remains in force and is later updated to the current separate Taxation
and Finance position.
1970 In January consensus is reached on the
Local Government position, now item 1 of the current CR positions.
In November the Executive-Legislative Branches position, essentially
items 2-4 of the current CR positions is adopted.
Study of the Judicial Branch is delayed because League members are
participants in the Citizens Conference on the Judiciary in 1966.
Convention adopts a new program item as an outgrowth of the CR study:
"Alabama Legislature: Study and evaluate means of increasing the
effectiveness of the Alabama Legislature." Many non-constitutional
changes needed to improve the legislature's responsiveness to the needs
of all the people are identified. The separate (non CR) position on
Legislative and Executive Branches contains recommendations from this
Renewed legislative interest and
Governor Brewer's leadership
legislators persuade majorities in the House and the Senate to
establish a joint Constitutional Revision Committee. It favors a
relatively small convention and a small representative Constitutional
Revision Commission to support the convention with research and advice.
Albert P. Brewer, who succeeds upon the death of Governor Luleen B.
Wallace, persuades the legislature to establish a Constitutional
Commission. Chaired by Shelby County Probate Judge Conrad Fowler, the
Commission appointed by the Governor, House and Senate leadership,
contains a range of citizens including constitutional scholars and a
predominance of lawyers.
1971 Governor Brewer leaves office.
Governor George Wallace returns.
1970-1973 The Commission continues to work,
always in open public meetings, which are poorly attended. League testifies before the
Commission and generally supports its work.
According to the authoritative book on the Commission, League is the
most faithful public participant. "League witnesses were well-prepared
and gave consistent and effective expression to the need for
constitutional reform in Alabama."
Constitution of Alabama: Report of the Constitutional Commission, May
Published in yellow covers. 169 pages. Text of proposed constitution;
Commentaries on the proposals, listing changes precisely and explaining
their intent; articles on why complete revision is needed, brief
summary of the proposed changes, and how amendments to the 1901
constitution correspond to sections of the proposed revision.
An important feature of this constitution, which League repeatedly
praises in its testimony, is that each of the fourteen articles is
carefully drawn to be completely self-contained so that each could be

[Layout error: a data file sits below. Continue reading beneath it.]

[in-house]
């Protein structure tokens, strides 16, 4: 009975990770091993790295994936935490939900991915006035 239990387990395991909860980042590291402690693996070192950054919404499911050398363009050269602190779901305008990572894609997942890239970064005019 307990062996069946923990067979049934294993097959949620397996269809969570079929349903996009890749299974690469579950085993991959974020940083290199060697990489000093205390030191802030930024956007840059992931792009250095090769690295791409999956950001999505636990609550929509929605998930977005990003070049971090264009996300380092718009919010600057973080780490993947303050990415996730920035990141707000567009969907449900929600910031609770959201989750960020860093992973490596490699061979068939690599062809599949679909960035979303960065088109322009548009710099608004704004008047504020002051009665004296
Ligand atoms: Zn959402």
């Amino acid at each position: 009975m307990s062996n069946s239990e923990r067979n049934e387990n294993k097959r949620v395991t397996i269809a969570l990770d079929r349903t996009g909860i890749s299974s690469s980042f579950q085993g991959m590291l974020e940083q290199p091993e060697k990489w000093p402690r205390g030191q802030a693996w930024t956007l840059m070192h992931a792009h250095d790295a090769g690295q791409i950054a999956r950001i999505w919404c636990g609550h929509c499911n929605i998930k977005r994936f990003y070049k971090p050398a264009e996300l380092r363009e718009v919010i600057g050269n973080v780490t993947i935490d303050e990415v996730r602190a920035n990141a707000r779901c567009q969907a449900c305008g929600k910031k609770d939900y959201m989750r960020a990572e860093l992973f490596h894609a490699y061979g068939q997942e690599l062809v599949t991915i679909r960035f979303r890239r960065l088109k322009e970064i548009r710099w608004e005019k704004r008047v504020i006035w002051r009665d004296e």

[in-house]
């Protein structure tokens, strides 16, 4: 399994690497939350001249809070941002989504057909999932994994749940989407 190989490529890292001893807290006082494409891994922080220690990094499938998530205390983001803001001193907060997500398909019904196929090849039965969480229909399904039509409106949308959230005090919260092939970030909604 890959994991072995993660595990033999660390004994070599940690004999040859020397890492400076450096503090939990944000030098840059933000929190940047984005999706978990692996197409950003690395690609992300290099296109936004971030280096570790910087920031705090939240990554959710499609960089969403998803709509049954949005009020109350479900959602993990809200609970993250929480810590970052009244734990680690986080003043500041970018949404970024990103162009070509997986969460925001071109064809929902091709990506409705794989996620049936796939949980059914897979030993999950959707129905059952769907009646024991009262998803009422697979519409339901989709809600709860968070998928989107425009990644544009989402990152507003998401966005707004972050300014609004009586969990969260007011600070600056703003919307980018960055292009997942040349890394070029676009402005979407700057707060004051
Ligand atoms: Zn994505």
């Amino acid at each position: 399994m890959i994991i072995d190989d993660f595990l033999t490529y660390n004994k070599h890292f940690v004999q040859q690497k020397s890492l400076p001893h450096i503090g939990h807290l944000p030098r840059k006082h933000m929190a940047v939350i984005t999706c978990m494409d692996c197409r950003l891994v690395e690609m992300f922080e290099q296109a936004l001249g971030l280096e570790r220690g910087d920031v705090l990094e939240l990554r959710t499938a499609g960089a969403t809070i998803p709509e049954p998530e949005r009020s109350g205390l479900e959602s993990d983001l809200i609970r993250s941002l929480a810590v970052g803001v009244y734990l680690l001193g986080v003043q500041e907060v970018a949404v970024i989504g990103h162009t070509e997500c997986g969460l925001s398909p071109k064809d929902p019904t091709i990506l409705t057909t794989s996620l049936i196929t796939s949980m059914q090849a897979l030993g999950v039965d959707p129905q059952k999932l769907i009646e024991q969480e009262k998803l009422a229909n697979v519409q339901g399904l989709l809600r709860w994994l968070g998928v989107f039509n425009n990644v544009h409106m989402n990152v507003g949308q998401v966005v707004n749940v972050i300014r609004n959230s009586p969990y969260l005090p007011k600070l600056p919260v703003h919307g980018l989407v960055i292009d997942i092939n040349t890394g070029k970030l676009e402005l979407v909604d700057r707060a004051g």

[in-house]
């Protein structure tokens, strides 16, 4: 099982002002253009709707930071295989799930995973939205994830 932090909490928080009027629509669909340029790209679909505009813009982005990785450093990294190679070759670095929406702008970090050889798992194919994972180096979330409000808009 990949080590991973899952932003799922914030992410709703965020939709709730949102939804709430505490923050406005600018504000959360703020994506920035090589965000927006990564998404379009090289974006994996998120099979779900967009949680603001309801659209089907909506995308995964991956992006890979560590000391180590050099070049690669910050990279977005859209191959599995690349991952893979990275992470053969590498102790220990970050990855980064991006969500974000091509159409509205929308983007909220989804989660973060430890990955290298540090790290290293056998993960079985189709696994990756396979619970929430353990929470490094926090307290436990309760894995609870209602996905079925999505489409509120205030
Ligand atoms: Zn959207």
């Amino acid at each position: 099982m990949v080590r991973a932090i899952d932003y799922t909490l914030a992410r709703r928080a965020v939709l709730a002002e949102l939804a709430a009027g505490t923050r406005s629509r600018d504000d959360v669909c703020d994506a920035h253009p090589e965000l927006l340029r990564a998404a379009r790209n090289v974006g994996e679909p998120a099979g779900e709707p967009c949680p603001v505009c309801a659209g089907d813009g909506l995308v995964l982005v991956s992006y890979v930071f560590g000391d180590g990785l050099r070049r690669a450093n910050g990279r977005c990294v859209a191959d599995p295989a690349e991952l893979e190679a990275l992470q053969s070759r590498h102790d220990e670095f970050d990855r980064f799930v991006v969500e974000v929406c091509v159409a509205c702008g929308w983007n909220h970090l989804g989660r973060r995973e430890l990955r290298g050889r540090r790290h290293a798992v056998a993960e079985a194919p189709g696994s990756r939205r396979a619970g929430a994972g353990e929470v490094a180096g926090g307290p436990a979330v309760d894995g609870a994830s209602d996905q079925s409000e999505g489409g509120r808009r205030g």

adopted separately without affecting other articles of the present
Annual legislative sessions and the Judicial Article are chosen for
first attempt at passage rather than the whole constitution.
1971 Attempt to pass Annual Sessions of the
Legislature, with yearly salary for legislators, is rejected by the
Heflin, newly elected Chief Justice, leads a campaign to pass the
Judicial Article from the 1973 Proposed Constitution. LWV Board
approves a shortened study process, based on members' familiarity with
the Judicial Conferences and other studies. Study materials are
distributed to every member and the consensus is obtained from members
by mail. The position adopted is the current one, item 5 of the current
position. League plays a major role in the campaign that secures
passage of the proposed article, which includes all of the League
position but the merit selection of judges. Judge Heflin writes the
League, "I could not have done it without you."
Alabama Legislature elected according to the one-man, one-vote rulings
by the federal courts and other court-ordered reapportionment.
Sessions of the Legislature are approved following a campaign led by
League and a state committee headed by former Sen. Richard Dominick, a
supporter of legislative reform since 1970.
The entire constitution from the Commission of 1973 is introduced in
the House and Senate in the regular legislative session. League
testifies before the Joint House and Senate Constitutions and Elections
Committee, where the constitution receives lengthy consideration. The
session ends before it goes to the full House.
publication: Constitutional Revision Update
by Anne Findley Shores (19 pages). The history of League's CR efforts